On 25-May-2011 16:59 , Sam_L wrote:
Has anyone experienced embedded SQL ignoring an OVRDBF and updating
the wrong file?

No. However the "fast delete" feature [using clear or alter-like interface] in v5r4 and earlier used to implement high-percentage of row DELETE activity did have an issue about honoring overrides that was corrected by a PTF.

We have a CL program CLMAIN that contains conceptual code like this:


Not sure of call levels there; do any of the CALL RPG_x call the other, or are all called successively from CLMAIN so that each is at the same call level? If all at the same level, any could set but then fail to delete a job-scoped override, thus accidentally affecting others just as with increasing call levels.

Program RPG_C is SQLRPGLE. It opens a cursor over A_FILE for UPDATE
OF a couple of fields.

FWiW I typically would use bogus file names to override from, so if an override is for some reason not properly enabled [e.g. the program was invoked from a command line versus from the "controlling" CLP], then any request that depends on the override would typically fail for a "file not found" condition. So for example in RPG_C the cursor might be defined over BOGUS FOR UPDATE OF instead of over A_FILE FOR UPDATE OF.

It iterates over the cursor conditionally doing “Update A_FILE set
field = value WHERE CURRENT OF …”. This should update A_FILEX
because of the OVRDBF.

Note that the override processing should be limited only to the OPEN processing in that scenario, not the UPDATE. The override should be moot for the noted UPDATE WHERE CURRENT OF Cursor_Name because that UPDATE request applies to an already existing ODP for which no override applies; i.e. the cursor is named and no new open should occur per use of a SET to a value vs SET to an expression. Thus if the wrong file is being updated in this case, almost certainly the wrong file was opened for update by the OPEN cursor request, not because the UPDATE WHERE CURRENT OF looked for and located the wrong file due to an override being overlooked for a new ODP.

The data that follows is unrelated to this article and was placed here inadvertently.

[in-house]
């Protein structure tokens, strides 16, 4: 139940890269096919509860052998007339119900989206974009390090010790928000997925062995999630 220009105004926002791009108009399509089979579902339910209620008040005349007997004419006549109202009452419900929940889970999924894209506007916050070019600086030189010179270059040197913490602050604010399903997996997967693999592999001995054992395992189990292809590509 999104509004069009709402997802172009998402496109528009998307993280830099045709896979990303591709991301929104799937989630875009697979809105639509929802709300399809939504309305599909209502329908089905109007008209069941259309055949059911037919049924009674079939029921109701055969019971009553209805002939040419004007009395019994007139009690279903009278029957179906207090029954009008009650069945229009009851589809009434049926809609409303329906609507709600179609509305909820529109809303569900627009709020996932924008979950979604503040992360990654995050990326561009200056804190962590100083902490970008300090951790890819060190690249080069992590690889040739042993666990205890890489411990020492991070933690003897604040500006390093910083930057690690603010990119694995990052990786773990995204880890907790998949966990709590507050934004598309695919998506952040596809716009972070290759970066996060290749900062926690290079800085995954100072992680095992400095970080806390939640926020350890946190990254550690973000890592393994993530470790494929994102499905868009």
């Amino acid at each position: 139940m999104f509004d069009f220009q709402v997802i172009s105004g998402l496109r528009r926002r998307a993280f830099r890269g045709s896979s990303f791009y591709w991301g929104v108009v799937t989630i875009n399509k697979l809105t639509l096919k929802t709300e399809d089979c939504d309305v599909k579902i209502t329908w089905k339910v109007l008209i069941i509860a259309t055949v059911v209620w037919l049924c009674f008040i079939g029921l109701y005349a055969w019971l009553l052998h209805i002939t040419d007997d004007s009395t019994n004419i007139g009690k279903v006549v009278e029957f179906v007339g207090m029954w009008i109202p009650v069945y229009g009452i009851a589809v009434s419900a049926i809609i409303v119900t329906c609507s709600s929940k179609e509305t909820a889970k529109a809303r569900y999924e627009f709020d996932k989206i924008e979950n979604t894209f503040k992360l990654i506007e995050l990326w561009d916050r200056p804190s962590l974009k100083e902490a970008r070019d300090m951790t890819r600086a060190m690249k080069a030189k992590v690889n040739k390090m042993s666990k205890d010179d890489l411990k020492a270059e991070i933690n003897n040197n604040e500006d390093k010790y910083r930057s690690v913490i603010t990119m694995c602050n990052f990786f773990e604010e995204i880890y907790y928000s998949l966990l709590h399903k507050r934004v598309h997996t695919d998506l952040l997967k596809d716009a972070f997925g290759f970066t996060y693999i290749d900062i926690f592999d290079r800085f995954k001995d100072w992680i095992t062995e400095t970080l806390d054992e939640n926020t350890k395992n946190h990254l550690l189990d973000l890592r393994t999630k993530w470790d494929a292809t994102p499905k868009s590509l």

<<Occasionally>> an execution of program RPG_C updates A_FILE instead
of updating A_FILEX. I have determined this by analyzing the journal
records. So far I have failed to recreate the situation in a test
environment--A_FILEX gets updated as expected.

Good reason to try the BOGUS file name approach, and issue both a DSPJOB and a DSPOVR request for the -204 on the OPEN; probably for the UPDATE requests too, just in case they are implemented with a new open for some reason, for example if an operand makes an expression versus just the "set field = value" as implied... or the SQL just makes a poor decision to open again when that is not supposed to be required [and then speculation about the UPDATE perhaps "missing the OVRDBF" seems more likely]. Calling a program that makes the job wait on a specific reply to an inquiry message enables activating service\debug against the job, beyond just the DSPJOB and DSPOVR, might be a nice approach.

I’m clutching at straws here, wondering if the SQL runtime is
occasionally missing the OVRDBF.